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What Friendship Means to Your Teen


Teenage boy using a digital tablet with his brother and his family in the background
ONOKY - Eric Audras/Getty Images

Almost a year ago now, we relocated our family about 90 miles from our 15 year home for a job change. It was a challenging experience at best, but really traumatic for our two teenagers at the time, ages 16 and 13. While we worked hard to create a gradual transition, their reaction and adjustment to the move ended up being all about friends.

We are starting to feel a little better about the move now as our daughter, now a high school senior, is starting to feel like her new high school is HER school and her new friends HER friends. And our now 14 year old son has a larger and better circle of friends than he had in our former community.

So, what is it about friends that is so critical to most teenagers? Why do children move from the safety and security of home and family in their younger years into a world that so centers around their friends and peer groups? And what should dads know about and do about this new change in their children's lives?

Changing Patterns. As our youth mature, their friendship patterns change. Think about it. Our preadolescent children tend to have friendship activities that focus on their neighborhood, activities, school classes and sports teammates. It is usually not a matter of much choice when being with friends. They tend to pal around with the people who are proximate. But teenagers, as they mature into adults, tend to be more selective of their friends. Friendships for teens are based more on status, common interests, values and personalities. This is an important change for parents to acknowledge. Parents are less likely to know through normal associations with whom their teens are friends. Much of what you may know about their friends is second hand information through your teen or their siblings.

Teens' Friends Become Part of their Baseline. During their childhood years, your children tend to look to mom, dad and siblings for their emotional needs. As the teenager years unfold, and the teen becomes more independent from parents, the close emotional relationships tend to move more toward their peers. Our teens will largely find their needs for understanding, support and guidance coming more from friends than from family. It is a natural part of growing up, but can be a little disconcerting for a father or mother.

Friends Define Social Status. I always have remembered the line from Ferris Buehler's Day Off where the school secretary says that the "jocks, motorheads, stoners, sluts, bloods, dweebs, and brains all think that Ferris is a righteous dude." Every high school and junior high school has its groups or cliques. Our teens usually will find themselves in one of these groups, largely based on the friends they choose. Our daughter noticed this right away in her first high school because there was a "cowboy hall" where the kids with jeans, boots and big buckles all hung out. So they will tend to affiliate with the groups where they have friends and feel comfortable.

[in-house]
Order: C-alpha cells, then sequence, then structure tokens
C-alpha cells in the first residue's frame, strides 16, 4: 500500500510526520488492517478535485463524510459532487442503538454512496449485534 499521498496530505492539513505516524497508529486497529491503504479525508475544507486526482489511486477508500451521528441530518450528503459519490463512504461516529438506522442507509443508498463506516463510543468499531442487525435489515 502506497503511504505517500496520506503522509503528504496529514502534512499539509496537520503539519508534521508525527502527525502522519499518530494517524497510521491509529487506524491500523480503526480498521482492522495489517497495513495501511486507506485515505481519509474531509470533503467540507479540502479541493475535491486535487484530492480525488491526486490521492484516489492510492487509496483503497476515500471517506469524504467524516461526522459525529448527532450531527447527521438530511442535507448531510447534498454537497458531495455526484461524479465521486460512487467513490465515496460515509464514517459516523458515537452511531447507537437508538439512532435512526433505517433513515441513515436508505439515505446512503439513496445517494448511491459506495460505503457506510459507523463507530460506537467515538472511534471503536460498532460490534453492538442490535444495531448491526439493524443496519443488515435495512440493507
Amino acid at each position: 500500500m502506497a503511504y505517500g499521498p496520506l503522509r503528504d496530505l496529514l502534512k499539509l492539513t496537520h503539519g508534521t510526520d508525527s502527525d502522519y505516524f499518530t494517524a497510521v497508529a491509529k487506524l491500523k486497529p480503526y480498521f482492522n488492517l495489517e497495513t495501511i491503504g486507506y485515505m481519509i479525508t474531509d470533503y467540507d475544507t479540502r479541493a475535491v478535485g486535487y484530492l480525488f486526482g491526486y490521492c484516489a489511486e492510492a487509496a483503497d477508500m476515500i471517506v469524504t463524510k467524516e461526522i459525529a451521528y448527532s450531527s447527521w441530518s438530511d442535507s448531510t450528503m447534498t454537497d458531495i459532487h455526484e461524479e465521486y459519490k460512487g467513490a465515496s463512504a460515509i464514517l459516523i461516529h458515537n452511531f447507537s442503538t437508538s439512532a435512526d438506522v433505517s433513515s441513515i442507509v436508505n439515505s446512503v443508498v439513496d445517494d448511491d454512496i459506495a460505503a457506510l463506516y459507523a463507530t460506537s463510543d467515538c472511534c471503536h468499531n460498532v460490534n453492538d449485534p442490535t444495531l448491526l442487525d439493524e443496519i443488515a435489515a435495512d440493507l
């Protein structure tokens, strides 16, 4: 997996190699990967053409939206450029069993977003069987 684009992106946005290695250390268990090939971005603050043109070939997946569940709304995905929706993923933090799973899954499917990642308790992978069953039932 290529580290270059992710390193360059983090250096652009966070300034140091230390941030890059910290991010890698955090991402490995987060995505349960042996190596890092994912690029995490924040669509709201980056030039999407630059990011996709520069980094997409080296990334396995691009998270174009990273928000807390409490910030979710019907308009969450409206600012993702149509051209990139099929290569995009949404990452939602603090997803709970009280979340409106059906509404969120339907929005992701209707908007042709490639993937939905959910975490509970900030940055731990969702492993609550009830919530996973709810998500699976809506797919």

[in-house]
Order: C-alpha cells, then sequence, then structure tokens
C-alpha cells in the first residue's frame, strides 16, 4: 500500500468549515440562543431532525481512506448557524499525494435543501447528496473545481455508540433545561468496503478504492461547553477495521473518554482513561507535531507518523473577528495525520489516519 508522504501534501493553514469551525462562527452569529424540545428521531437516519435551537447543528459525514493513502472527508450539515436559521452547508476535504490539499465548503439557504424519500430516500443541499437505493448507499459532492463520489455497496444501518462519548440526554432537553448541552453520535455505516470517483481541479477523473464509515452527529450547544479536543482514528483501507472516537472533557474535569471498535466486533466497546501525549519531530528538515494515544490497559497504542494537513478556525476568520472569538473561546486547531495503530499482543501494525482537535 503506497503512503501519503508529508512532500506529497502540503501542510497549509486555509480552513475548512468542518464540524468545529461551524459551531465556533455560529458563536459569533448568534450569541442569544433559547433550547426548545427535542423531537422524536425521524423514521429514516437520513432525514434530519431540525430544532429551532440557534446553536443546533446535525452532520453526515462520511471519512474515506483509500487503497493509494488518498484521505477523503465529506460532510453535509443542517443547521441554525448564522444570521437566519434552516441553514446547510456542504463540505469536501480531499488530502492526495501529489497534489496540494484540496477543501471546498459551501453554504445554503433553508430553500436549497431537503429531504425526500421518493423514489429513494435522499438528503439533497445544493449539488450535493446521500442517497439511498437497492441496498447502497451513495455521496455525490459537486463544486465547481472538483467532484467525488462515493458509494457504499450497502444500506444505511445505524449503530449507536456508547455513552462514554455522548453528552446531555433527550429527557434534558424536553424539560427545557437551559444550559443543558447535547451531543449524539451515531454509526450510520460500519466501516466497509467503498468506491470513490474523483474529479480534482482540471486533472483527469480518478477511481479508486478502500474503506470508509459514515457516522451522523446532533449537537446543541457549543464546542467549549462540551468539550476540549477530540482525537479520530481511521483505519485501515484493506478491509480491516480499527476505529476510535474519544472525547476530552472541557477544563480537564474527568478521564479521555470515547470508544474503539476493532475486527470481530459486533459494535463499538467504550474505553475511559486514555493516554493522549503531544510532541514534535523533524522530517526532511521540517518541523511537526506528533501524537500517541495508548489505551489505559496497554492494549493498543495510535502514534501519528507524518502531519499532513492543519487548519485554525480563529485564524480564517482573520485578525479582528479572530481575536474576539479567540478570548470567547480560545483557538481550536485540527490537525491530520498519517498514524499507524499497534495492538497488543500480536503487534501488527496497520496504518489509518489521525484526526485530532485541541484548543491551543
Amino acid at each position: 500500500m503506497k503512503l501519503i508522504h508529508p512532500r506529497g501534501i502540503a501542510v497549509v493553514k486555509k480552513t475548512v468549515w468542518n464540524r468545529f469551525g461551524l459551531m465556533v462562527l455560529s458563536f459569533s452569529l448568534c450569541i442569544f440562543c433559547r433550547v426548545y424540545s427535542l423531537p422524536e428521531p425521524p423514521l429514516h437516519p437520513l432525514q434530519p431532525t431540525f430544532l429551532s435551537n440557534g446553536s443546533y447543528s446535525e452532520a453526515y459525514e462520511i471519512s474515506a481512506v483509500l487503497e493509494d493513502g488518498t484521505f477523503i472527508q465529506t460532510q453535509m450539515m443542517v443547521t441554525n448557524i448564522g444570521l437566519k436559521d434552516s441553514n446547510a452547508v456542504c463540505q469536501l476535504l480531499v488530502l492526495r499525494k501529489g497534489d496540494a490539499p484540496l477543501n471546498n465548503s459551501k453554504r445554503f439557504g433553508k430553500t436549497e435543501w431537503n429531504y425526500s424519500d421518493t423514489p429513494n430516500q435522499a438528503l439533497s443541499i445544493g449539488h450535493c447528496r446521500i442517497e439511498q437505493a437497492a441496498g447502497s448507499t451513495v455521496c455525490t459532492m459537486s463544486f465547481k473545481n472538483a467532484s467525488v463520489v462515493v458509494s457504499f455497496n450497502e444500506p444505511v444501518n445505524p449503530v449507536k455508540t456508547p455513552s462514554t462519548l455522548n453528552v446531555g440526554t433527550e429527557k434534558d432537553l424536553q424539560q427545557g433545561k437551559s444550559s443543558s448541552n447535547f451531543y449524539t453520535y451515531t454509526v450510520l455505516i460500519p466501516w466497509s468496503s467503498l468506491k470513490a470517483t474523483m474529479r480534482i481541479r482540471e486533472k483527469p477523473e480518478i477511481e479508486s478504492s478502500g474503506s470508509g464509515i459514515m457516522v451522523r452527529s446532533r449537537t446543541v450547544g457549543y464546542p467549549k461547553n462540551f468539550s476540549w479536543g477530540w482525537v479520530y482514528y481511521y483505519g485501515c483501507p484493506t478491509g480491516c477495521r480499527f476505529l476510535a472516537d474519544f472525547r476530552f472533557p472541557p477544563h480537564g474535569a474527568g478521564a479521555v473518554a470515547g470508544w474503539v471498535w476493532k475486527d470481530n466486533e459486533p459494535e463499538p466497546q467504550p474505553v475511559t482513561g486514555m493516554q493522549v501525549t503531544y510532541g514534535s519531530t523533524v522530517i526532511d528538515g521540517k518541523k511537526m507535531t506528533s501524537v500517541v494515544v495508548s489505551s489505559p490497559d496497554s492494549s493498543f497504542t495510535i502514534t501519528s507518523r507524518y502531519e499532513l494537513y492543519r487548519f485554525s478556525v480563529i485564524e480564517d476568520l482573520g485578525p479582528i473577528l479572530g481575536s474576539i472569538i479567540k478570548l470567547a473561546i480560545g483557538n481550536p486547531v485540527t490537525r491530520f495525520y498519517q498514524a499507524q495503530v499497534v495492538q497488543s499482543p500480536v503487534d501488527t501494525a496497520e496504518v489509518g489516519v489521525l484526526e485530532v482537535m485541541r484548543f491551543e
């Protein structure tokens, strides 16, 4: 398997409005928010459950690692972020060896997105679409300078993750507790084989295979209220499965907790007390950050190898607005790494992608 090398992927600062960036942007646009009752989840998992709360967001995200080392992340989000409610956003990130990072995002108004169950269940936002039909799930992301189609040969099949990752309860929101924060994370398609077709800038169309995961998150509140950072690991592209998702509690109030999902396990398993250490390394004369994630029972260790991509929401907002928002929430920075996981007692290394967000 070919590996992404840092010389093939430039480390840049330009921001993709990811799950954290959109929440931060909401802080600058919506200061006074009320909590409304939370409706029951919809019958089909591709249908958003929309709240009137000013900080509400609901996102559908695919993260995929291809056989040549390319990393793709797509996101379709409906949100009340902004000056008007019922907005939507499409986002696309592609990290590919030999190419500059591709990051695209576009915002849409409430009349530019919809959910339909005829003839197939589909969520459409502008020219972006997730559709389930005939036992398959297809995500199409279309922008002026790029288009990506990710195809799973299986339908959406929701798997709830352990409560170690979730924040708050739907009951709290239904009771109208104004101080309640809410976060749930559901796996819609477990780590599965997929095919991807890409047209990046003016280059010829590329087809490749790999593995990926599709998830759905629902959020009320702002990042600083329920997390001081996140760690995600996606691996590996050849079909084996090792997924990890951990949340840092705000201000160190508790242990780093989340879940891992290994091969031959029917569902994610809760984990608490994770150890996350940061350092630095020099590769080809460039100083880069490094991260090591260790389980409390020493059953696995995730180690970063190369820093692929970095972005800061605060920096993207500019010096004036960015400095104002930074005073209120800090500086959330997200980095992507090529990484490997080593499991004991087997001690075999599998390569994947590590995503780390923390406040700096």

Teen Friendships Move From Same Gender to Other Gender. For most children, their early friendships are mostly same gender. Best friends are almost always two boys or two girls. But as teens mature and the hormones take over, friendships begin to shift into mixed groups of boys and girls, and later to some level of pairing off. Early teen friendship groups help teens explore their new feelings and get to a comfort level with the opposite sex. This again is a very natural part of the maturing process and if handled properly should not be feared by dads.

Teens' Social Needs Differ. Any parent who has had more than one teenager recognizes that their social development comes in different stages and cycles. One of our daughters was kind of a homebody growing up; the other we could scarcely keep home long enough to wash her clothes. Both styles were good, and met their different social needs. Moms and dads will often have a tendency to try to push children into a stage for which they many not be prepared. But unless your teen has a pathological fear of friendships, you should let them move at their own speed into closer friendships and relationships.

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